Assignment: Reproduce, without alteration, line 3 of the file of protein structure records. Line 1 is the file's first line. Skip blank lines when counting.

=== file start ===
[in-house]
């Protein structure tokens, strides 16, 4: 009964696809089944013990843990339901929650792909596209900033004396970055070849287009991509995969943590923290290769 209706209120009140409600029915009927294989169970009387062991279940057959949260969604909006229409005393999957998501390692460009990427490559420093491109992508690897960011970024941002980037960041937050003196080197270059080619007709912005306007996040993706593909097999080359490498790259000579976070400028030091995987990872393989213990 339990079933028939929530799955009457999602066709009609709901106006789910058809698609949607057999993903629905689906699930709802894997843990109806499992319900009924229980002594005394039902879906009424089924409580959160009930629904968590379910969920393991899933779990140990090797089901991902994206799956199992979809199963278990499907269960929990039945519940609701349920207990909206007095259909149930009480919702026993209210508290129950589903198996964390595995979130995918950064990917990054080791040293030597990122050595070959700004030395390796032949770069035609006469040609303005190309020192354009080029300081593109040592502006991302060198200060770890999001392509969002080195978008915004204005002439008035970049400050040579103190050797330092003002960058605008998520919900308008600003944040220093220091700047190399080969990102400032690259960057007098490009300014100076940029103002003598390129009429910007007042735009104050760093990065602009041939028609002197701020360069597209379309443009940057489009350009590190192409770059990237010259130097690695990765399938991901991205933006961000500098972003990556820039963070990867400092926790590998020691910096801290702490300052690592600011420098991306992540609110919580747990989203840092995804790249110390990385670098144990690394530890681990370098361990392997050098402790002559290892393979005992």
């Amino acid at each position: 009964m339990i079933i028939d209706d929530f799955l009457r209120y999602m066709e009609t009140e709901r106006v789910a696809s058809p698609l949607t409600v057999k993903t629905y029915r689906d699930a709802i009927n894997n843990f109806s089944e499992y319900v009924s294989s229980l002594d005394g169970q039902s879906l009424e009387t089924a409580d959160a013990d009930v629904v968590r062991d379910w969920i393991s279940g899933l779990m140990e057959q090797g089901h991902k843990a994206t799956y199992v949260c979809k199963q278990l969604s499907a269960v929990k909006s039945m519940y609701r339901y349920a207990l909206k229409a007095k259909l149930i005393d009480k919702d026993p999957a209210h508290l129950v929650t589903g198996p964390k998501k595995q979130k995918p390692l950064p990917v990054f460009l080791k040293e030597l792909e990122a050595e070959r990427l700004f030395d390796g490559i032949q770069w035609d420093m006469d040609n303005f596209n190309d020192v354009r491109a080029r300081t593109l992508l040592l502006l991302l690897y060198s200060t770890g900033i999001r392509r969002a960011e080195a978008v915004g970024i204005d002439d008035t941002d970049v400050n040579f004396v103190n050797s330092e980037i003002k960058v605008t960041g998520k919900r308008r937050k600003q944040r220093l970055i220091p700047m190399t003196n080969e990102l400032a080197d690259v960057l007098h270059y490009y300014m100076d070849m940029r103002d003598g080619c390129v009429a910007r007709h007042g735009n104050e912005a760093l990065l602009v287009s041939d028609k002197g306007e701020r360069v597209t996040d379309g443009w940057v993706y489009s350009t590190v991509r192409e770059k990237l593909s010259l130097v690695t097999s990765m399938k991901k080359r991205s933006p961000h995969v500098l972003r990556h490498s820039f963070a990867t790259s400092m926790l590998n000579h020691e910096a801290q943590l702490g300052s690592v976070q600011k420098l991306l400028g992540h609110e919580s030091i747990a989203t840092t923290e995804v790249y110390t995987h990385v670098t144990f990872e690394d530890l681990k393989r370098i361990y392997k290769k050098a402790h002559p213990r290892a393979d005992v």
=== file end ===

């Amino acid at each position: 009964m339990i079933i028939d209706d929530f799955l009457r209120y999602m066709e009609t009140e709901r106006v789910a696809s058809p698609l949607t409600v057999k993903t629905y029915r689906d699930a709802i009927n894997n843990f109806s089944e499992y319900v009924s294989s229980l002594d005394g169970q039902s879906l009424e009387t089924a409580d959160a013990d009930v629904v968590r062991d379910w969920i393991s279940g899933l779990m140990e057959q090797g089901h991902k843990a994206t799956y199992v949260c979809k199963q278990l969604s499907a269960v929990k909006s039945m519940y609701r339901y349920a207990l909206k229409a007095k259909l149930i005393d009480k919702d026993p999957a209210h508290l129950v929650t589903g198996p964390k998501k595995q979130k995918p390692l950064p990917v990054f460009l080791k040293e030597l792909e990122a050595e070959r990427l700004f030395d390796g490559i032949q770069w035609d420093m006469d040609n303005f596209n190309d020192v354009r491109a080029r300081t593109l992508l040592l502006l991302l690897y060198s200060t770890g900033i999001r392509r969002a960011e080195a978008v915004g970024i204005d002439d008035t941002d970049v400050n040579f004396v103190n050797s330092e980037i003002k960058v605008t960041g998520k919900r308008r937050k600003q944040r220093l970055i220091p700047m190399t003196n080969e990102l400032a080197d690259v960057l007098h270059y490009y300014m100076d070849m940029r103002d003598g080619c390129v009429a910007r007709h007042g735009n104050e912005a760093l990065l602009v287009s041939d028609k002197g306007e701020r360069v597209t996040d379309g443009w940057v993706y489009s350009t590190v991509r192409e770059k990237l593909s010259l130097v690695t097999s990765m399938k991901k080359r991205s933006p961000h995969v500098l972003r990556h490498s820039f963070a990867t790259s400092m926790l590998n000579h020691e910096a801290q943590l702490g300052s690592v976070q600011k420098l991306l400028g992540h609110e919580s030091i747990a989203t840092t923290e995804v790249y110390t995987h990385v670098t144990f990872e690394d530890l681990k393989r370098i361990y392997k290769k050098a402790h002559p213990r290892a393979d005992v």